The purpose of the recovery test is to determine the amount of time that is necessary for nonunidirectional cleanrooms or clean spaces and their systems to reach a specified steady state cleanliness level after a brief particle generation event within the clean space. It is not recommended for unidirectional airflow clean spaces nor in ISO Class 8 areas.

Note: There is potential for residue from the aerosol to be deposited on the surfaces within the cleanroom.


  • An aerosol generator or airflow visualization generator.
  • A discrete particle counter. An aerosol photometer may be used as an option.



  • The number of points and the location of the points is to be determined.
  • Ensure that the cleanroom HVAC systems are in operation.
  • Set up the particle counter or photometer in accordance with the manufactures instructions.

Note: An aerosol dilutor is recommended when using a particle counter to avoid coincidence loss and contamination of the optics.

  • The sample probe should not be setup directly under the HEPA filter or room air supply.
  • Identify poor airflow areas, turbulent zones, etc. within the test area. The sample probe(s) should be slightly above work surface height or the height of potential product exposure.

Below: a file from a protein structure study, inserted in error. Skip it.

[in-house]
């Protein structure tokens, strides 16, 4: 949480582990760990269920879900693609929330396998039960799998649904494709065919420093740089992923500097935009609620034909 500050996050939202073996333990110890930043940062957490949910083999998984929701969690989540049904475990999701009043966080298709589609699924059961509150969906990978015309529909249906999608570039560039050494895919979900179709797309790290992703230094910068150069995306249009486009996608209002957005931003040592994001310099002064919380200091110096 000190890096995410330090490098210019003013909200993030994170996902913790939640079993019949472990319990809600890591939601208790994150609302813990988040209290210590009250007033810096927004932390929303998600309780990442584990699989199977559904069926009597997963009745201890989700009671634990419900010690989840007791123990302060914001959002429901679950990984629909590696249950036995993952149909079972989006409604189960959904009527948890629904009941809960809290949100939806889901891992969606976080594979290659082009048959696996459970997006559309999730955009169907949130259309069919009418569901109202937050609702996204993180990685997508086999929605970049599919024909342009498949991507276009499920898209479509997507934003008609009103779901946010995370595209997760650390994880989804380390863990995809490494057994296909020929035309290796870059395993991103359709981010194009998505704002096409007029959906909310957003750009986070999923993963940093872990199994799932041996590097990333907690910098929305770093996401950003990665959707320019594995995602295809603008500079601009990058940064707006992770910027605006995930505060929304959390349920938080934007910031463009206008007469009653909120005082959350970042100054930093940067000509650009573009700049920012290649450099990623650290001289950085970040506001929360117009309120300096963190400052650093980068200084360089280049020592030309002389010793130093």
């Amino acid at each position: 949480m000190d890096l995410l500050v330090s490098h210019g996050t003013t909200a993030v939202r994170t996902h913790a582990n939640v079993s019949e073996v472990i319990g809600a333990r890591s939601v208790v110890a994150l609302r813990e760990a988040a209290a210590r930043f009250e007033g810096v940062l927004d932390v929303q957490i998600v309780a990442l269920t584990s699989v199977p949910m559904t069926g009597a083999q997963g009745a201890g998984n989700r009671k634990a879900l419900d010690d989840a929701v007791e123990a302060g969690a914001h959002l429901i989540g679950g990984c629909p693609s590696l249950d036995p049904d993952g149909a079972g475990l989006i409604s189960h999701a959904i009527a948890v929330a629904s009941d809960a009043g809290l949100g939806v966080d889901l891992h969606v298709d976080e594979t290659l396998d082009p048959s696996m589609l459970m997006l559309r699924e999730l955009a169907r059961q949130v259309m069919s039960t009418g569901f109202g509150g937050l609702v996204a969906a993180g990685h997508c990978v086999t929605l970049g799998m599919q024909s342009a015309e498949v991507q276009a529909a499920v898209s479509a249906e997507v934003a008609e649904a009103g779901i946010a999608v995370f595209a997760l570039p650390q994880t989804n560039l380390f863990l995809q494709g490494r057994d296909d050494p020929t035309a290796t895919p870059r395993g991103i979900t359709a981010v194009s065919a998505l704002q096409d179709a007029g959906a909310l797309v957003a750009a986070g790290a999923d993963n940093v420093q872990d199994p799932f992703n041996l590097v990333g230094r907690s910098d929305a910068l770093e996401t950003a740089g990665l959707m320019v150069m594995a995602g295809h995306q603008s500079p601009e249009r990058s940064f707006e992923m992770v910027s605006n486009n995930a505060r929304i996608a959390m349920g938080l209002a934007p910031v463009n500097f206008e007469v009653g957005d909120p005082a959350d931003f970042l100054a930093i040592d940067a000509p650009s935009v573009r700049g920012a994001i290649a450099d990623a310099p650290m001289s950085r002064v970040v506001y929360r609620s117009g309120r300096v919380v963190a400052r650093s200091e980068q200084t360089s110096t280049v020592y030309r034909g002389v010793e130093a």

• Up to four sample locations can be measured using one remote instrument. Sample tubing up to 8 m (26 feet) in length can run out of the cleanroom to the particle counter / photometer. Samples will be taken at each location every 15 seconds by sequentially sampling from each tube.
  • Generate a particulate challenge in the cleanroom or clean space to be tested while the air handling units are in operation. Raise the initial particle concentration 1,000 to 10,000 times the target cleanliness level.
  • Stop the aerosol challenge, record the start time, and begin aerosol concentration measurements. Record the aerosol concentration for a 6 second to 12 second sample period for each minute until the particle count is returned to ten times the target cleanliness level.
  • Record and plot the particle concentration versus time for each sample location.
  • The recovery time is the time, in minutes, for the particle concentration to decrease two orders of magnitude, i.e., the time for each location to recover from 1000 times the target concentration to ten times the target. The slowest recovery location in the cleanroom defines the room recovery rate.


Reference links